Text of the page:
How Full is Your Bucket?
I've been on a voracious reading streak as of late. The latest selection, How Full is Your Bucket? by Tom Rath (authored Strengths Finder 2.0) and Donald Clifton, is actually for my seniors.
This group of seniors are designated as Level 2, which is the second lowest designation at my school. All year, I've struggled to get much of anything in the way of actual learning from them. We tried short stories; they didn't connect with them. We tried a Business Writing Unit with a presentation; over half of the class did not do the presentation or the writing assignments. After Beowulf came out in the movies, they asked if we could read that. The results were mixed, and I had to do most of the reading because on their own they were lost.
After finishing What Great Teachers Do Differently, I decided to abandon my attempts at literature in the classic understanding for English teachers. Instead, I searched for non-fiction texts that my students might find valuable--meaning books with information they can actually use in their worlds. I narrowed the texts to two, How Full is Your Bucket? and Please Send Money: A Financial Survival Guide for Young Adults on Their Own. The class was divided, so we'll do two book clubs simultaneously.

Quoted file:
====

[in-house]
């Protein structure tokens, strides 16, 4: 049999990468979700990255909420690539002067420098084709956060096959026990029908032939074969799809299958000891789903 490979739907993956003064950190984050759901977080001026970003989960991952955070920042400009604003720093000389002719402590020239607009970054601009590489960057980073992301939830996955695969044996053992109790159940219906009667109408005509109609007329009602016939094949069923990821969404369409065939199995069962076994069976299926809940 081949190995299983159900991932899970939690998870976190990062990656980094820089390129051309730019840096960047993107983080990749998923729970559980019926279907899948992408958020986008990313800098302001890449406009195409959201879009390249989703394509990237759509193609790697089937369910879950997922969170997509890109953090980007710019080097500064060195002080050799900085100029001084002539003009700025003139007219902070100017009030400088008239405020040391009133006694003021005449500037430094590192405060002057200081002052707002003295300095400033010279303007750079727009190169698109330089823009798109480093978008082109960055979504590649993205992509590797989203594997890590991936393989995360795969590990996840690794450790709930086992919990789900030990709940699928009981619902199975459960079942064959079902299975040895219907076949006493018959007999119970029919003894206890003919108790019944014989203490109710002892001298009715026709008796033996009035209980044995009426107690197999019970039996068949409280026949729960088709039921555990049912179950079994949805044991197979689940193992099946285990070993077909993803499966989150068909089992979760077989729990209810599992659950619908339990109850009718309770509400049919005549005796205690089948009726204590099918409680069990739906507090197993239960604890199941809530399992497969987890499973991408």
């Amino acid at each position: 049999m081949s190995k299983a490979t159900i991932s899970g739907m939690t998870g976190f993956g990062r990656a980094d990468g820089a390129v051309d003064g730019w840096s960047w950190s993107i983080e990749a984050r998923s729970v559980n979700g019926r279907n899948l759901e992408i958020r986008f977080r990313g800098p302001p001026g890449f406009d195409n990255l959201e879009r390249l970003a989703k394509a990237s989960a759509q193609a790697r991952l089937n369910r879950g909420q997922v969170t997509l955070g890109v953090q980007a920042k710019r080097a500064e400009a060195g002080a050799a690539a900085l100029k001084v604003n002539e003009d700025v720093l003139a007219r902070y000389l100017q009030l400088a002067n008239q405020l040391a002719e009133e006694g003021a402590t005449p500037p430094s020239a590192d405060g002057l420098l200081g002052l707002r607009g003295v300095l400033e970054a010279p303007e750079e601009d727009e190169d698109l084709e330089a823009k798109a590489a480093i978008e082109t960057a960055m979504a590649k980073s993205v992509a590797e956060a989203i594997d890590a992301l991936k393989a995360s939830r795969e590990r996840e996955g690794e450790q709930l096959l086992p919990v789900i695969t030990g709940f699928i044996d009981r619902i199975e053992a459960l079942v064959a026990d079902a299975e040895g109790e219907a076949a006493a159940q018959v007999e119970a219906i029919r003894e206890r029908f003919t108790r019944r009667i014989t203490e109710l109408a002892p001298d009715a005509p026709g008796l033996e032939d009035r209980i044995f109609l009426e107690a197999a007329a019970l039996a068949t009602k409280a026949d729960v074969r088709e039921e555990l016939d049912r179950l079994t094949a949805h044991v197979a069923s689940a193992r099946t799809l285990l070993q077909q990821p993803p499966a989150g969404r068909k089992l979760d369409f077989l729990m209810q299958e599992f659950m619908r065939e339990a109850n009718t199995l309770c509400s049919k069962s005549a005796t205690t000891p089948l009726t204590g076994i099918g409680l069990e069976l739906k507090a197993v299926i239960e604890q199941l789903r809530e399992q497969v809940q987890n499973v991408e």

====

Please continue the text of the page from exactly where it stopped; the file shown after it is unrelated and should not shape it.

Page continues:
I began reading How Full is Your Bucket? today. The premise of the book is that positive interactions benefit us in our daily lives. I figure that my students, most of whom come from poverty and a system that does not embrace them, will have gain valuable understanding from this book.
But, trying to come up with a unit plan has me stumped. I'll admit that unit planning is a weakness of mine. I think I am great at teaching lessons, but adequate at preparing them. At any rate, the one golden idea that I have is to have the group reading How Full is Your Bucket? present the material at one of our Professional Development days. The truth is that our staff and leaders need to hear the information in this book geared towards successful business leadership.
How amazing would that be? To have some of our lowest academic students (mostly because of poor effort) teaching our staff the importance of filling each others' buckets with positive thoughts? Now that would be a lesson.